"The History of Methlick Parish Church" by Reverend Angus H. Haddow B.Sc. was written during his tenure as the minister of Methlick Parish Church to which he was inducted in 1990. The following has been extracted from the book for the interest of our visitors.
The book was prepared with the "assistance of Gordon District Council, the David Gordon Memorial Trust, Gordun Forum for the Arts, Methlick Community Council, Mr. James B. Presly, Mr. George Cheyne for the design of the book`s cover, Lord Haddo and my wife for her encouragement and tolerance throughout my research". The book was printed by P.Scrogie of Peterhead. The black and white photos are scanned from the book.
There are four place names in Methlick which indicate the prior existence of a church-Andet, Chapelpark, Chapelton and Chapelhaugh. The oldest is Andet (or Annat) which is one of the oldest religious terms in the Celtic Church both in Scotland and in Ireland, signifying always the mother church in a district. Professor W.J.Watson writes "wherever there is an Annat there are traces of an ancient chapel or cemetery, or both, very often too, the Annat adjoins a fine clear well or stream" All these conditions are satisfied by the site of Annat near the farm of Chapelpark.
It was here in the 5th. century that St. Ninian built a church from which he and his followers preached Christianity in Aberdeenshire thus making it the first church in the nort east of Scotland. Near the church there was a well known as St. Ninian's well. In the New Statistical Account of 1845, Rev. Dr. Whyte, the minister of Methlick wrote "Until recently, traces of a churchyard were distinctly visible-they have disappeared about 50 years ago under the plough".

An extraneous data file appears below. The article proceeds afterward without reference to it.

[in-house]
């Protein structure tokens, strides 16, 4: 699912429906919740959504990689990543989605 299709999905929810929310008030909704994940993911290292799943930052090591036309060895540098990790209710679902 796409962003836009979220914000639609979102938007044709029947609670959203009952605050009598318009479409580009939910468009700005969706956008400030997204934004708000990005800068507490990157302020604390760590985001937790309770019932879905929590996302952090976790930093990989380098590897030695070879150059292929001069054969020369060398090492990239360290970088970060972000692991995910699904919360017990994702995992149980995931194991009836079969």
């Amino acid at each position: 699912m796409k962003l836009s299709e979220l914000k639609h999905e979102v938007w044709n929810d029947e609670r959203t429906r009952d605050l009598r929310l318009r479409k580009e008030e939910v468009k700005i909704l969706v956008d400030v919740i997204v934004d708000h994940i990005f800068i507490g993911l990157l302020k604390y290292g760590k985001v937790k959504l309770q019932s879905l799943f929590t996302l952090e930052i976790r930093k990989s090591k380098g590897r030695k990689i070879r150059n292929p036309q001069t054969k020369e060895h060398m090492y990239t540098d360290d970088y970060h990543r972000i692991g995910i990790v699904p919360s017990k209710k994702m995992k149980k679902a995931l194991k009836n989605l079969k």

Through the years the church has had a number of name changes:
1846-1900 Methlick Free Church
1900-1929 Methlick United Free Church
1929-1933 Methlick North Parish Church
The present church building, referred to as "one of the finest specimens of Presbyterian architecture in the country" although begun by the son of the 4th Earl of Aberdeen, was completed during the time of his grandson, the "Sailor Earl" in 1866 seating upward of 900. The architects were Brown & Wardrop, Edinburgh, the style Norman-Gothic with saddle-back tower, The first service in the building was conducted by Rev. J.W.Whyte on 21st. April 1867.
An interesting feature of the building was provision was made for an organ to be incorporated at a future date. In 1877, a petition, signed by 596 members and adherents of the congregation requested Lord Aberdeen to hold a public meeting so that steps could be taken for the introduction of an organ. The result was the imposing "Father Willis" organ which is in the church at the present day.
The churchyard at Methlick lies between the village and the Ythan and surrounds the ruins of the old church of 1780 which was built on the site of an even older church.
Adjacent, but not attached to the church is the old burial aisle of the earls of Aberdeen. Within the walled enclosure are burries the 1st, 3rd and 5th earls and other members of the family including Lord Haddo, the father of the 4th Earl of Aberdeen who was killed by a fall from his horse at Gight in 1796.
In the north wall of the church itself is a tablet with inscription to Dr. patrick maitland who is considered to have been the first to introduce inoculation for small-pox into Britain.
Near the west corner of the graveyard is a monument to another native of Methlick, Dr. James A.S. Grant-Bey who had a distinguished career in Egypt particularly as a cholera specialist. So highly was he regarded by the Tewfik Pasha that the title Bey was conferred on him in 1880.
Other stones commemorate Robert Moir a merchant of Aberdeen, three Methlick ministers (Rev. Andrew Ritchie, Rev. Ludovic Grant and Rev. James W. Whyte).